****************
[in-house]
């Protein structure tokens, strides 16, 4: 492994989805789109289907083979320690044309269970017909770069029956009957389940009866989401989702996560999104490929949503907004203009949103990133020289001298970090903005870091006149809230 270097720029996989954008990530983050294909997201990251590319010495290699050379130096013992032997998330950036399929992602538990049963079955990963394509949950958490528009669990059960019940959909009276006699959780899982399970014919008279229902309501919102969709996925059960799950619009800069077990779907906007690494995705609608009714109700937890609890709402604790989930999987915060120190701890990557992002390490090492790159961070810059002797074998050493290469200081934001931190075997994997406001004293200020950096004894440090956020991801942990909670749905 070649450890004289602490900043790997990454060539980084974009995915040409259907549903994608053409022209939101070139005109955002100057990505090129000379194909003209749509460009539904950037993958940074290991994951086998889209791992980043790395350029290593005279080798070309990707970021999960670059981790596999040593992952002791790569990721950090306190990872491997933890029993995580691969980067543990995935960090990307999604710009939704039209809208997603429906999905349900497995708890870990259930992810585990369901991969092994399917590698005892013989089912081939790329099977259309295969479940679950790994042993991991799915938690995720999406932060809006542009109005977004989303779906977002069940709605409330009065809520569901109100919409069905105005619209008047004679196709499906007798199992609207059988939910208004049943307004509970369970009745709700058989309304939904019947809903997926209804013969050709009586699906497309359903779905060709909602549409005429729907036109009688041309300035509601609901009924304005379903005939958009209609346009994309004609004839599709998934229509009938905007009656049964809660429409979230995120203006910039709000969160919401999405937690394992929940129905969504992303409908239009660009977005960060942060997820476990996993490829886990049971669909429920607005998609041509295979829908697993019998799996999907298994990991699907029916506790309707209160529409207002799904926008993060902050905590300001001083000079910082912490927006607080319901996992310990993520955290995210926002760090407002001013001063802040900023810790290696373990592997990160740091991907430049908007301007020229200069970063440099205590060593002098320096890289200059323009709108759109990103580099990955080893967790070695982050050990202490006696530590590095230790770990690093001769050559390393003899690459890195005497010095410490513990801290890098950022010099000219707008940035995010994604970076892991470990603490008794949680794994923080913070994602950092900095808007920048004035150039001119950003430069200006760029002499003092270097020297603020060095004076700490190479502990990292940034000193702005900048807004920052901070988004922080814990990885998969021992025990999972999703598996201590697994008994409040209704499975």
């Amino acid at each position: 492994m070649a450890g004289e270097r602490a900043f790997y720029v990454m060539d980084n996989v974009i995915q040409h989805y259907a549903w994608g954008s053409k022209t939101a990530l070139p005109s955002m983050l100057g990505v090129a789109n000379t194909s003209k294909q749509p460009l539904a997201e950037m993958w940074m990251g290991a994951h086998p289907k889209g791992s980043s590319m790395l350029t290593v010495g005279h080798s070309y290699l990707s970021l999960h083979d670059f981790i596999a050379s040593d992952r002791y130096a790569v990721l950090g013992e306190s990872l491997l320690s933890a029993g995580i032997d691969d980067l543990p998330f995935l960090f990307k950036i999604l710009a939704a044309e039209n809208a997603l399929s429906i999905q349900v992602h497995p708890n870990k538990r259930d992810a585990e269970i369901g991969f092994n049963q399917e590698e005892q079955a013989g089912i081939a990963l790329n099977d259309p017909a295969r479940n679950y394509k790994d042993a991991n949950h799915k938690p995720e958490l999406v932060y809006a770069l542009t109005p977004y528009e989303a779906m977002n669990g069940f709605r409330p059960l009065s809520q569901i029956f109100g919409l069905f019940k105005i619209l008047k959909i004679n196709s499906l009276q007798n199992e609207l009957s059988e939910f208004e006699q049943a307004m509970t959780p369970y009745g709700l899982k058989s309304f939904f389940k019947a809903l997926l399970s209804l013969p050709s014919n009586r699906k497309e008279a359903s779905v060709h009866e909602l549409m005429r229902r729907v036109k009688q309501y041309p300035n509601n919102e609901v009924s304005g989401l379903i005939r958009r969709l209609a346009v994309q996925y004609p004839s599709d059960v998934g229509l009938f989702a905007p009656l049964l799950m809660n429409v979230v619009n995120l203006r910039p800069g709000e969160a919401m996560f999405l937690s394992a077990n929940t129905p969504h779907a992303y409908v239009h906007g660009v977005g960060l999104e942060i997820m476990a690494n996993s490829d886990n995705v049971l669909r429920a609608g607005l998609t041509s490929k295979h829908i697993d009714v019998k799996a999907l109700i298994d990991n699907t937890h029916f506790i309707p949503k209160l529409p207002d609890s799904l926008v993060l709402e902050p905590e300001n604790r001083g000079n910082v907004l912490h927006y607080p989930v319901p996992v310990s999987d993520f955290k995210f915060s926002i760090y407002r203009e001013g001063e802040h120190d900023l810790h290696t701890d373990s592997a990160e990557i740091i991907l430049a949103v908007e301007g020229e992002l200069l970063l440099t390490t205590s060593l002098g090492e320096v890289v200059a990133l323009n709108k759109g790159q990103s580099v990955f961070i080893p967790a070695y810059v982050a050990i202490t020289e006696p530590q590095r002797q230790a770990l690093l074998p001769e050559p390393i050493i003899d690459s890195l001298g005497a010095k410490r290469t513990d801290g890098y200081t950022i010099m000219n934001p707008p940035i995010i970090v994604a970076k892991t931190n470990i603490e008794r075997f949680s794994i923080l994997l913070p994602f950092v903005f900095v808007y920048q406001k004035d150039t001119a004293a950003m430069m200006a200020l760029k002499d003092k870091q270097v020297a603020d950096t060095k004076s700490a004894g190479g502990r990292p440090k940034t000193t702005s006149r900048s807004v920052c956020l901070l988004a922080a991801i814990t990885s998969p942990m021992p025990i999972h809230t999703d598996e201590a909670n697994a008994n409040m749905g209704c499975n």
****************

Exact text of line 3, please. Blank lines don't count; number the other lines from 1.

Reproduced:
């Amino acid at each position: 492994m070649a450890g004289e270097r602490a900043f790997y720029v990454m060539d980084n996989v974009i995915q040409h989805y259907a549903w994608g954008s053409k022209t939101a990530l070139p005109s955002m983050l100057g990505v090129a789109n000379t194909s003209k294909q749509p460009l539904a997201e950037m993958w940074m990251g290991a994951h086998p289907k889209g791992s980043s590319m790395l350029t290593v010495g005279h080798s070309y290699l990707s970021l999960h083979d670059f981790i596999a050379s040593d992952r002791y130096a790569v990721l950090g013992e306190s990872l491997l320690s933890a029993g995580i032997d691969d980067l543990p998330f995935l960090f990307k950036i999604l710009a939704a044309e039209n809208a997603l399929s429906i999905q349900v992602h497995p708890n870990k538990r259930d992810a585990e269970i369901g991969f092994n049963q399917e590698e005892q079955a013989g089912i081939a990963l790329n099977d259309p017909a295969r479940n679950y394509k790994d042993a991991n949950h799915k938690p995720e958490l999406v932060y809006a770069l542009t109005p977004y528009e989303a779906m977002n669990g069940f709605r409330p059960l009065s809520q569901i029956f109100g919409l069905f019940k105005i619209l008047k959909i004679n196709s499906l009276q007798n199992e609207l009957s059988e939910f208004e006699q049943a307004m509970t959780p369970y009745g709700l899982k058989s309304f939904f389940k019947a809903l997926l399970s209804l013969p050709s014919n009586r699906k497309e008279a359903s779905v060709h009866e909602l549409m005429r229902r729907v036109k009688q309501y041309p300035n509601n919102e609901v009924s304005g989401l379903i005939r958009r969709l209609a346009v994309q996925y004609p004839s599709d059960v998934g229509l009938f989702a905007p009656l049964l799950m809660n429409v979230v619009n995120l203006r910039p800069g709000e969160a919401m996560f999405l937690s394992a077990n929940t129905p969504h779907a992303y409908v239009h906007g660009v977005g960060l999104e942060i997820m476990a690494n996993s490829d886990n995705v049971l669909r429920a609608g607005l998609t041509s490929k295979h829908i697993d009714v019998k799996a999907l109700i298994d990991n699907t937890h029916f506790i309707p949503k209160l529409p207002d609890s799904l926008v993060l709402e902050p905590e300001n604790r001083g000079n910082v907004l912490h927006y607080p989930v319901p996992v310990s999987d993520f955290k995210f915060s926002i760090y407002r203009e001013g001063e802040h120190d900023l810790h290696t701890d373990s592997a990160e990557i740091i991907l430049a949103v908007e301007g020229e992002l200069l970063l440099t390490t205590s060593l002098g090492e320096v890289v200059a990133l323009n709108k759109g790159q990103s580099v990955f961070i080893p967790a070695y810059v982050a050990i202490t020289e006696p530590q590095r002797q230790a770990l690093l074998p001769e050559p390393i050493i003899d690459s890195l001298g005497a010095k410490r290469t513990d801290g890098y200081t950022i010099m000219n934001p707008p940035i995010i970090v994604a970076k892991t931190n470990i603490e008794r075997f949680s794994i923080l994997l913070p994602f950092v903005f900095v808007y920048q406001k004035d150039t001119a004293a950003m430069m200006a200020l760029k002499d003092k870091q270097v020297a603020d950096t060095k004076s700490a004894g190479g502990r990292p440090k940034t000193t702005s006149r900048s807004v920052c956020l901070l988004a922080a991801i814990t990885s998969p942990m021992p025990i999972h809230t999703d598996e201590a909670n697994a008994n409040m749905g209704c499975n």